Promise SuperSwap

I’ve talked a lot about ATA RAID these last few months, but have left out an important aspect of fault tolerance. To accompany a hot swappable RAID card like the SuperTrak100, you need removable drive cages or chassis. Promise has seen this need and released the SuperSwap Chassis, a lockable IDE removable drive housing.

The SuperSwap comes in a fancy box with the following inside; a plastic drive housing, a steel drive cage, mounting screws and a small manual. The drive housing is screwed into a 5.25” drive bay and has a spring loaded flap to cover the opening when the drive cage is removed. The front has a key lock and two status lights for power and activity. The steel drive cage has a locking mechanism on the lid and has a cooling fan on the rear. Inside is a Molex power connector and an 80 wire 40 pin ATA drive cable. Installation is straight forward: connect your hard drive into the drive cage, screw it in place and slide it into the drive housing.

Let’s answer the important question of why one would need this product. You’ve purchased a Promise RAID card and are using it for fault tolerance, i.e. in a RAID 1 or 5 configuration where drive redundancy is utilized. One of your drives goes down and you need to replace it but can’t shut down the system. With an external removable drive chassis you pull out the drive cage, replace the hard drive and slide it back into the housing. Set the RAID adapter to rebuild the array and everything’s back to normal. While this “mission critical” scenario may sound like it would never apply to your business, most offices with more than 10 employees can’t afford to shut the server down for 30 minutes.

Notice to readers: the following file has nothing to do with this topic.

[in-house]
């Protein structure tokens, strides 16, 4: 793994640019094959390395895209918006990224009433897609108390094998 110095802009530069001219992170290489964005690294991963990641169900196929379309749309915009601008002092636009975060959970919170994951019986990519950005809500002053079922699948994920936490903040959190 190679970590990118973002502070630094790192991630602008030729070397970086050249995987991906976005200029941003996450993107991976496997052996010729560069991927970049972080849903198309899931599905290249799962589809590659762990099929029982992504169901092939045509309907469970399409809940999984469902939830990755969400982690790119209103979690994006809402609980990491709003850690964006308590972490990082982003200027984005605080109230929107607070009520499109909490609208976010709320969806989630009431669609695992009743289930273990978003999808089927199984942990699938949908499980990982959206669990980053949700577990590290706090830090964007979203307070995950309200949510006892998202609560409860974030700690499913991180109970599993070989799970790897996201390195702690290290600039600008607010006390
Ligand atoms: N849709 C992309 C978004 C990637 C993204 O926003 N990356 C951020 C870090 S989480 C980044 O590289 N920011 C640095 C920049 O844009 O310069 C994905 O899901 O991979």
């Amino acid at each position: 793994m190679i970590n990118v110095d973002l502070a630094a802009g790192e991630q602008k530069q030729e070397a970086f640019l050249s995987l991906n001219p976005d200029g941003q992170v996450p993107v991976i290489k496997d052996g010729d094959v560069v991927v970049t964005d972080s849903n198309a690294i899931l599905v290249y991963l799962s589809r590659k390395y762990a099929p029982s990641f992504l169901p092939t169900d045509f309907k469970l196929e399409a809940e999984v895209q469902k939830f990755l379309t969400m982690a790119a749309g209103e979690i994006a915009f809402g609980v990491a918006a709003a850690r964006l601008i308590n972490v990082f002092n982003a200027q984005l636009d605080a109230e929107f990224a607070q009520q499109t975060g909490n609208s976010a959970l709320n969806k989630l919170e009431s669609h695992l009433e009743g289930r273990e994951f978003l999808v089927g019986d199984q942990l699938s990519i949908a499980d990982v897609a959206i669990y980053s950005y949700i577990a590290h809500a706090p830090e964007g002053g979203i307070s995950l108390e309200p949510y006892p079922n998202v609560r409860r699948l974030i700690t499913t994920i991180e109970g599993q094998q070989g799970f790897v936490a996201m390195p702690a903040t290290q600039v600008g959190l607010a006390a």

Now that we know how it works, let’s see how it’s made possible. One thing we know about IDE hard drives is never unplug any cables when the system’s running. Hot swapping is accomplished this way; the key lock has to be engaged for the unit to receive power, so when you unlock it to remove the cage power is cut and the drive is protected. Simple in use and circumvents any problems. Of course I didn’t read the manual and couldn’t figure out why the drives weren’t powering up after I installed them. Live and learn.

When used in conjunction with the SuperCheck monitoring software, you can see full status details on the chassis including fan RPM and drive temperature. Keep in mind that these are a great accompaniment to the SuperTrak series, and Promise bundles them together and calls them the Pro series. The only drawback is price; around $130 each, which is way too much. If you can pick up a SuperTrak100 Pro kit for around $900 which includes the SuperTrak100 and three SuperSwap chassis.

Editors note: this review was migrated from the old eBabble.net site and the photos updated. Originally published March 9th 2001.